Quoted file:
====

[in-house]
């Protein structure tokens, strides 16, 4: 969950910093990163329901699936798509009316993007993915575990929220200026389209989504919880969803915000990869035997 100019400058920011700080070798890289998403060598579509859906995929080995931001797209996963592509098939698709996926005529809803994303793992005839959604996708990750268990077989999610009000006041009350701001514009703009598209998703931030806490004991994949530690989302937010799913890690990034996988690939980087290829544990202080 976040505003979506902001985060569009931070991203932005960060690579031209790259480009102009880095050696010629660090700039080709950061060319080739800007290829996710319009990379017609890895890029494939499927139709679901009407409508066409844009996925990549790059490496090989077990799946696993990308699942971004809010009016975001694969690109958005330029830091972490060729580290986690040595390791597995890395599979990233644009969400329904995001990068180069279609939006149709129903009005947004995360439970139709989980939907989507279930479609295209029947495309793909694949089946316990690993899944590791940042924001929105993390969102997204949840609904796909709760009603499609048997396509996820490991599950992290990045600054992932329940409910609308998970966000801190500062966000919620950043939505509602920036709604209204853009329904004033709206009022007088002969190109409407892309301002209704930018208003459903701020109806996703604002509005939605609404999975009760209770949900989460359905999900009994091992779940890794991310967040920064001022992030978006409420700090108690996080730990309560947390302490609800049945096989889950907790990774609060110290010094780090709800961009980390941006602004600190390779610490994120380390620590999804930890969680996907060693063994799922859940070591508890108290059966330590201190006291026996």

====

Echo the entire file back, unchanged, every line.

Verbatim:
[in-house]
């Protein structure tokens, strides 16, 4: 969950910093990163329901699936798509009316993007993915575990929220200026389209989504919880969803915000990869035997 100019400058920011700080070798890289998403060598579509859906995929080995931001797209996963592509098939698709996926005529809803994303793992005839959604996708990750268990077989999610009000006041009350701001514009703009598209998703931030806490004991994949530690989302937010799913890690990034996988690939980087290829544990202080 976040505003979506902001985060569009931070991203932005960060690579031209790259480009102009880095050696010629660090700039080709950061060319080739800007290829996710319009990379017609890895890029494939499927139709679901009407409508066409844009996925990549790059490496090989077990799946696993990308699942971004809010009016975001694969690109958005330029830091972490060729580290986690040595390791597995890395599979990233644009969400329904995001990068180069279609939006149709129903009005947004995360439970139709989980939907989507279930479609295209029947495309793909694949089946316990690993899944590791940042924001929105993390969102997204949840609904796909709760009603499609048997396509996820490991599950992290990045600054992932329940409910609308998970966000801190500062966000919620950043939505509602920036709604209204853009329904004033709206009022007088002969190109409407892309301002209704930018208003459903701020109806996703604002509005939605609404999975009760209770949900989460359905999900009994091992779940890794991310967040920064001022992030978006409420700090108690996080730990309560947390302490609800049945096989889950907790990774609060110290010094780090709800961009980390941006602004600190390779610490994120380390620590999804930890969680996907060693063994799922859940070591508890108290059966330590201190006291026996």